Rare Light Into China’s Political Underground

Rare Light Into China’s Political Underground

At China Real Time, Josh Chin reports the commutation of an underground political party founder’s life sentence for subversion:

The story of Mr. Dong, a resident of eastern China’s Shandong province who allegedly set up his own political party with the intention of overthrowing the Communist Party, was recently uncovered by the San Francisco-based human rights organization Dui Hua. The organization said on Tuesday that the 59-year-old had his 2011 sentence reduced in February so that he will serve only 19 and a half more years, meaning he will be released in August 2034. Court records confirm that the Inner Mongolia High People’s Court approved his sentence reduction on account of good behavior and demonstration of regret.

[…] At least as interesting as the court’s decision to commute Mr. Dong’s sentence is the window his case opens into the wide swath of underground political activity in China, much of which falls outside the gaze of Chinese or foreign media.

[…] In a 2003 op-ed for the Washington Post, for example, [Dui Hua’s John] Kamm documented heavy sentences handed to two middle-aged farmers who in the mid-1990s had established the Chinese Nation’s People’s Party, which espoused the political philosophy of revered revolutionary leader Sun Yat-sen and had at one point amassed close to 1,000 members across 10 counties. [Source]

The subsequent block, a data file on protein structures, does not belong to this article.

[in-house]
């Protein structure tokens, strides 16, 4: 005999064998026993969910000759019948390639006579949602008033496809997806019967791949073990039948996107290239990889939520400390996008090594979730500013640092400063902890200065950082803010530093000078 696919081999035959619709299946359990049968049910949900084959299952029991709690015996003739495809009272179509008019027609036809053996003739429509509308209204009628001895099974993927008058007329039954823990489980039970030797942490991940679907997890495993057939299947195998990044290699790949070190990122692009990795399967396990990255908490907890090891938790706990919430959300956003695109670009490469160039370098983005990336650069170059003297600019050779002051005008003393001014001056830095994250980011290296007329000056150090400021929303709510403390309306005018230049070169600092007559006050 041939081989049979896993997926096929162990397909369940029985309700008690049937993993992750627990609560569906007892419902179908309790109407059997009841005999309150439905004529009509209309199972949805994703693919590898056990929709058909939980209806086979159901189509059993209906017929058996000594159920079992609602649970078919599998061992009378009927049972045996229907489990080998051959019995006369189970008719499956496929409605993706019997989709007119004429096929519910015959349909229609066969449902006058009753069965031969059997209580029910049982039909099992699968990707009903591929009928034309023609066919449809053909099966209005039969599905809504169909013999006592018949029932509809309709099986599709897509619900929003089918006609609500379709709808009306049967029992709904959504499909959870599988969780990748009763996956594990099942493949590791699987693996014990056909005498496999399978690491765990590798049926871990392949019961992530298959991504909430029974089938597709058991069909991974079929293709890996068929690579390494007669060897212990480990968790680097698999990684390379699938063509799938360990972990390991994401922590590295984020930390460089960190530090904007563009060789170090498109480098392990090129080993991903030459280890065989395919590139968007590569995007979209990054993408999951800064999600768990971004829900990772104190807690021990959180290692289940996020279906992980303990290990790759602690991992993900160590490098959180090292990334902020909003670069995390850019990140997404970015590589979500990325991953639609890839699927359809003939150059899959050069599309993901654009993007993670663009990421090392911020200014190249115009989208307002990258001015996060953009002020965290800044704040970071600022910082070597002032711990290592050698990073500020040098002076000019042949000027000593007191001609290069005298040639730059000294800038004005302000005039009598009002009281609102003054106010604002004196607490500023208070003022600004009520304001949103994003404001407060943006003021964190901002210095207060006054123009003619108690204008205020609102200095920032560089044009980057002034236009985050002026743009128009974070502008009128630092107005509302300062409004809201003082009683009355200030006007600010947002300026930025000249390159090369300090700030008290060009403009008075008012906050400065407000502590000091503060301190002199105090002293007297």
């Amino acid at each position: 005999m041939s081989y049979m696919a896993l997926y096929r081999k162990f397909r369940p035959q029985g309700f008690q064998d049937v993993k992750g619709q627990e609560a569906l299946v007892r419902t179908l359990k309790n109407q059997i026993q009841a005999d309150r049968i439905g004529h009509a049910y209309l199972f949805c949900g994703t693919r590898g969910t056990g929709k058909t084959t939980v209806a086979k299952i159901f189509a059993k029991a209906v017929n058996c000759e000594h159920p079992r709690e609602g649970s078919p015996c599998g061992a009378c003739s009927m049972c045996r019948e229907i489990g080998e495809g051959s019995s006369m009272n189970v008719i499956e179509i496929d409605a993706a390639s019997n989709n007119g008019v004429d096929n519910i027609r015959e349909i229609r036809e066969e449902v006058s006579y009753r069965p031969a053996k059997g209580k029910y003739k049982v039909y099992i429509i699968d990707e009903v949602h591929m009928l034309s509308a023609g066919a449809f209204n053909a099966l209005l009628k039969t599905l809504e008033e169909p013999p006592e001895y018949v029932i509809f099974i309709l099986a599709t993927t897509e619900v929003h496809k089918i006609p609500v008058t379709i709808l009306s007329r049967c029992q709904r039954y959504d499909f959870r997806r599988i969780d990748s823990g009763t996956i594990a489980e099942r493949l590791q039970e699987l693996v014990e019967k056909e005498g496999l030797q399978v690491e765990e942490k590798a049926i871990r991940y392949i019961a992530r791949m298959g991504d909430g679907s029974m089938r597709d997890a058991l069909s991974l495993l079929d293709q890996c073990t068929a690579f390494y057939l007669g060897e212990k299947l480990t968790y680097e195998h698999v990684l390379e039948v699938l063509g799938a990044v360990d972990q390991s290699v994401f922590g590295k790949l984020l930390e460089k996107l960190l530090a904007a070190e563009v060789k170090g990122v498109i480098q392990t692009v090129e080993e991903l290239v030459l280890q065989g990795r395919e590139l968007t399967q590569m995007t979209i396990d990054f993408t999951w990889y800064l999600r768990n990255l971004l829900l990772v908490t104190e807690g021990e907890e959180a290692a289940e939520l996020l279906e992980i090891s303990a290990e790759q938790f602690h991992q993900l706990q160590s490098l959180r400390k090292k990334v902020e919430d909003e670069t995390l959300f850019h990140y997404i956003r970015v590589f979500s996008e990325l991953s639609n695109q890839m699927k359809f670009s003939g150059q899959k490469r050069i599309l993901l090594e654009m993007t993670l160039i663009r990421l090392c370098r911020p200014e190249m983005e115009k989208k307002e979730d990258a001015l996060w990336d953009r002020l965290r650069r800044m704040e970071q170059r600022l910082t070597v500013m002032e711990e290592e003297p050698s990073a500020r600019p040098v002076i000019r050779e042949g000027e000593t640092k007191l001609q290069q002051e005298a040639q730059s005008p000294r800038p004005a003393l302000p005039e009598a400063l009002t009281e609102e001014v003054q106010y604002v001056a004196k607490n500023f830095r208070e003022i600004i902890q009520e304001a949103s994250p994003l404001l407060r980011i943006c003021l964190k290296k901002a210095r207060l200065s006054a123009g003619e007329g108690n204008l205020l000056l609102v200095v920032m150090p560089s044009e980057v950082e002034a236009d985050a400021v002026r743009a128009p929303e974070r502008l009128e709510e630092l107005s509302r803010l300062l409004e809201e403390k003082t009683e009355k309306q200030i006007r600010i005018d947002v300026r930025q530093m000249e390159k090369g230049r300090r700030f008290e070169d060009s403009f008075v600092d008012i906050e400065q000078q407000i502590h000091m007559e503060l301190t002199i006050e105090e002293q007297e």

Dui Hua provides a few more details on Dong’s New Era Communist Party of China and its activities:

Dong Zhanyi established the underground party around 2008, originally calling it the People’s Party, with the mission of fighting corruption. Dong and Chen Guohua (陈国华), another leader of the group, allegedly convened a secret party meeting in an abandoned factory in Linyi, Shandong Province, in March 2008, to discuss plans to overthrow the Communist Party of China. At subsequent meetings, party members agreed to set up a supermarket management company to raise funds. In order to recruit members, the party hosted a training program billed as a fertilizer symposium, where they collected information about unemployed workers and impoverished rural families and helped organize petitions. Spotty records indicate that the party was active in Beijing, Henan, Shandong, and Jiangxi. (Huang Huiming (黄会明), who was tried for subversion in Jiangxi Province, reportedly recruited 200 members of the party.) Dui Hua first discovered Dong’s name in the verdict of party member Sun Tianxi (孙天西), who was given a three-year sentence for subversion by the Nanyang Intermediate People’s Court in Henan Province on December 2, 2011. Sun was released in September 2014. Dui Hua is still seeking sentencing information for other party members convicted of subversion. [Source]

A Central Propaganda Department directive published by CDT in late 2011 forbade any media coverage of Dong’s prosecution or the separate case of Guiyang activist Chen Xi.

In November 2013, Beijing assistant professor Wang Zheng founded the Zhi Xian Party, naming the recently life-sentenced former Chongqing Party chief Bo Xilai its chairman for life. “This is not illegal under Chinese law. It is legal and reasonable,” Wang said, insisting that (unlike Dong) she wanted to help the Communist Party, not replace it. The news prompted ridicule, bewilderment, and some serious comment, all of which censors swiftly stifled.

China has eight officially tolerated “democratic parties” which claim to “provide a useful service by helping the ruling party govern the country,” though critics describe them as no more than an unconvincing “mirage.”


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